However, not having to do much but download a package of some complex library is a lot easier so I fully expect R-Pi to become the dominate internet electronic project gateway device for the DIY community.

I will likely be doing some add on boards for R-Pi, so stay tuned.

If you want some more of my thoughts on R-Pi in relation to use and hardware check out my post on Dangerous Prototypes’ forum.

Die spamers

Although there haven’t been a lot of recent posts the spam bots are equally happy to crush all the old ones… This made the ratio of spam to real comments explode as of late.

Since everything still is manually moderated, this creates work. To help the situation comments have been closed on all the old posts. If you need to talk about one of them be sure to write using the contact form!

There are things cooking, but I’m not ready to talk about them yet. Stay tuned, it shouldn’t be more than a few weeks before I can give more details.


PCB builds

Among the PCBs I got back was a version of BasicUART V2 that uses FT232RL in place of MCP2200. The previous version of this design had a problem with a zone not connecting to a GND pin, which caused it to be flaky at best.

I built up one last night and it worked nicely. I will get to updating the docs and producing a few of these in the near future.

Another design in the PCB batch was a high speed DAC conversion board. This board had some issues. First the footprint for the DAC chip wasn’t correct (I needed the wide version but used the narrow version opps!). Second the opamp circuit was unstable. I was able to hack fixes for both onto the PCB to do some testing. After the fixes the output was not bad at all. It still needs improvement and that will likely require another 2 PCB iterations for what I have in mind to really test fully.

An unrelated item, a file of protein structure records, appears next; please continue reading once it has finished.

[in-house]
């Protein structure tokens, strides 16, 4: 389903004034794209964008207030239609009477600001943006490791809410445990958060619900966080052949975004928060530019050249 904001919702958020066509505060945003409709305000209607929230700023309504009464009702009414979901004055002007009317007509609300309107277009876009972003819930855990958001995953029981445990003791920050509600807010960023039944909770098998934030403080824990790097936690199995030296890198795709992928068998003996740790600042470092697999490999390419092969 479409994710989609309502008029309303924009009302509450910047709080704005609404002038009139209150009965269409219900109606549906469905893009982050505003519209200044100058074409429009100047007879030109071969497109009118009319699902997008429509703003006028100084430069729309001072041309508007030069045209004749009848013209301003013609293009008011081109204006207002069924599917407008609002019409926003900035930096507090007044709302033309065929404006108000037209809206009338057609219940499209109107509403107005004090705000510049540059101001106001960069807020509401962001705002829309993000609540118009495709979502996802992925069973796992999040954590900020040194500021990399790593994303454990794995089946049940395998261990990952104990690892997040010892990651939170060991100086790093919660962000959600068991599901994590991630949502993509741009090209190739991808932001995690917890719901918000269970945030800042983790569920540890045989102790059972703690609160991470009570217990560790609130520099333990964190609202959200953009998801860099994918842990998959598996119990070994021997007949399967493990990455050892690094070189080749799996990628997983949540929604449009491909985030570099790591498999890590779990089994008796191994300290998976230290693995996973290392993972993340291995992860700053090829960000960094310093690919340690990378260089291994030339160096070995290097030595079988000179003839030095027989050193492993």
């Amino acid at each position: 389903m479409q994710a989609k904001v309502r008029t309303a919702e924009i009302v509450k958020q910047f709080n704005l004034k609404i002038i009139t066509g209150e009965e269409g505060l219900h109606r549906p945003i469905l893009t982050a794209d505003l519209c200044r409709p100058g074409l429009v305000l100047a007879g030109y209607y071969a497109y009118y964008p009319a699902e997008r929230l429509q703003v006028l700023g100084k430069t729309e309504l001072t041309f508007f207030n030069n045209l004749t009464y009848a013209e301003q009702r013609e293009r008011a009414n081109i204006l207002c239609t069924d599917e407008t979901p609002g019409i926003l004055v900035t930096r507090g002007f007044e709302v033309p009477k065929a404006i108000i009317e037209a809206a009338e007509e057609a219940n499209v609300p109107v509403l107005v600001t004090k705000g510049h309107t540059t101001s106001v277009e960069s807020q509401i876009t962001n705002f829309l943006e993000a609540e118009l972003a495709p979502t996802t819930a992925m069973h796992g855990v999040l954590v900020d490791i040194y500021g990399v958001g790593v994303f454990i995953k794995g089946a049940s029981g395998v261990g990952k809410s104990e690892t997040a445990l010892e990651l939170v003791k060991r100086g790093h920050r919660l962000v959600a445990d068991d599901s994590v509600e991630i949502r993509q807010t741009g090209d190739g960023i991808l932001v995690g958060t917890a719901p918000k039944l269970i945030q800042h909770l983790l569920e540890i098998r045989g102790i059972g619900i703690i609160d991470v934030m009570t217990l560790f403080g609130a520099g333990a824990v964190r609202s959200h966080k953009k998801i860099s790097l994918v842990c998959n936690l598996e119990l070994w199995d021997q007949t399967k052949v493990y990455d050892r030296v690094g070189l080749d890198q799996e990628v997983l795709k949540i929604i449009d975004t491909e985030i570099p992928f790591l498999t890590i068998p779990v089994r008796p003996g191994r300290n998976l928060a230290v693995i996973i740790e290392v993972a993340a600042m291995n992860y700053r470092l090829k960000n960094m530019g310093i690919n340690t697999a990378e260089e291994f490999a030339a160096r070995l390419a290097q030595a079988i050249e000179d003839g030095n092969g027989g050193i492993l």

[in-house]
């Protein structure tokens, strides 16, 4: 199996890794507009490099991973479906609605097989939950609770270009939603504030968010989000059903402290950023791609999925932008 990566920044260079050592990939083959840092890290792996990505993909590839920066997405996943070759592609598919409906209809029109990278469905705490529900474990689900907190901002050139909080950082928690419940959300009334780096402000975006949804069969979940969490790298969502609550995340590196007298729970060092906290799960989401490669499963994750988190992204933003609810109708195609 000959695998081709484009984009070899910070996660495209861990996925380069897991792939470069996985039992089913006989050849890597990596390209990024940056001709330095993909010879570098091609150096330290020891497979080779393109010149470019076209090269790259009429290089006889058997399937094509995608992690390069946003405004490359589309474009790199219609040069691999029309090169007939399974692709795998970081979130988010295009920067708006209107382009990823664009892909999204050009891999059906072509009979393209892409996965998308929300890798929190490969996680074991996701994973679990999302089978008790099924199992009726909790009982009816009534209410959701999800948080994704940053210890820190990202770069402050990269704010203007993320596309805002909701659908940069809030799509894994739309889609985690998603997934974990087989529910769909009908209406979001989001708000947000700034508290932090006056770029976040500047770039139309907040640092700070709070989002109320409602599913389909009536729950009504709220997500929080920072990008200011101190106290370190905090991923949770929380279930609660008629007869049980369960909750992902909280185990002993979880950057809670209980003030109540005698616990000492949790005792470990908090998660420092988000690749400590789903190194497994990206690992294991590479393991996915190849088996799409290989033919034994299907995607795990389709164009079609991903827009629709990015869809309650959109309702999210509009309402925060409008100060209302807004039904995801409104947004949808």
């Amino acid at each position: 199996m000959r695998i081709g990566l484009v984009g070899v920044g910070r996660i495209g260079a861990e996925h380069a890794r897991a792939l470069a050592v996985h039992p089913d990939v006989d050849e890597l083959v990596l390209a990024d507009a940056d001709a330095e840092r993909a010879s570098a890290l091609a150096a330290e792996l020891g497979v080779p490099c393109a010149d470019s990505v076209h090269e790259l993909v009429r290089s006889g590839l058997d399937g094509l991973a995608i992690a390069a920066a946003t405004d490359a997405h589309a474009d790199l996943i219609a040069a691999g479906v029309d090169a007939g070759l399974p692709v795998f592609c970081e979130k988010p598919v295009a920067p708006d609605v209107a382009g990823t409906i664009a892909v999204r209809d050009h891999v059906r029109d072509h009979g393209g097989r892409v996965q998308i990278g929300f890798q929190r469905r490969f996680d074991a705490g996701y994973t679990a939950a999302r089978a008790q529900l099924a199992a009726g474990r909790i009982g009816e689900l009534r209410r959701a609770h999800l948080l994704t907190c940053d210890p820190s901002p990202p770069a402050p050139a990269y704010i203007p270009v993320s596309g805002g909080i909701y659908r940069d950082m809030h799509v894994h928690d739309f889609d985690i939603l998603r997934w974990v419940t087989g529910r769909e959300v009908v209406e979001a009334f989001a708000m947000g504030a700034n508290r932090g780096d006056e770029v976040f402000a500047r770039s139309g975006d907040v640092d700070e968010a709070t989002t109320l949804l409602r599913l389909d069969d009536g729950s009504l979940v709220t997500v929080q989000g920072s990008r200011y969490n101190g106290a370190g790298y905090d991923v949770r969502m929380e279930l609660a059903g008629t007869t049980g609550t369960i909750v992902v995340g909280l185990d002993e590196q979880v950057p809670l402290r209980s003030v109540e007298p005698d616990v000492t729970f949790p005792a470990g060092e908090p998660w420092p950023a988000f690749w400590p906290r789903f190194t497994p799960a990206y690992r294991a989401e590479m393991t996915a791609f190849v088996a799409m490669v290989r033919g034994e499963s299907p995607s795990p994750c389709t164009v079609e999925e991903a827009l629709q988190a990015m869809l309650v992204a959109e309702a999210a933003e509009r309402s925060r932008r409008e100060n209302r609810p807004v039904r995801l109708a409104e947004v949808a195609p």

MSPism got a minor tweak to its design, which looks fine but still needs to be tested. I have some firmware written for MSPism but it isn’t what I envisioned as the final features which is why it still hasn’t been released and put on sale. If you feel strongly I should just release what I have done, sound off.

The other boards have yet to be built up for testing of any kind. One of them is for a contract and the other is a new design, for an old idea.

An update!

Yep I’m still here. Quite busy but still working on PCBs and designs as time permits. Just as a short update to wet anyone’s appetite, I got 60 PCBs in the mail yesterday with a few designs among them. In my disarray parts to complete some of them are not on hand this weekend but they will be by next weekend… Stay tuned!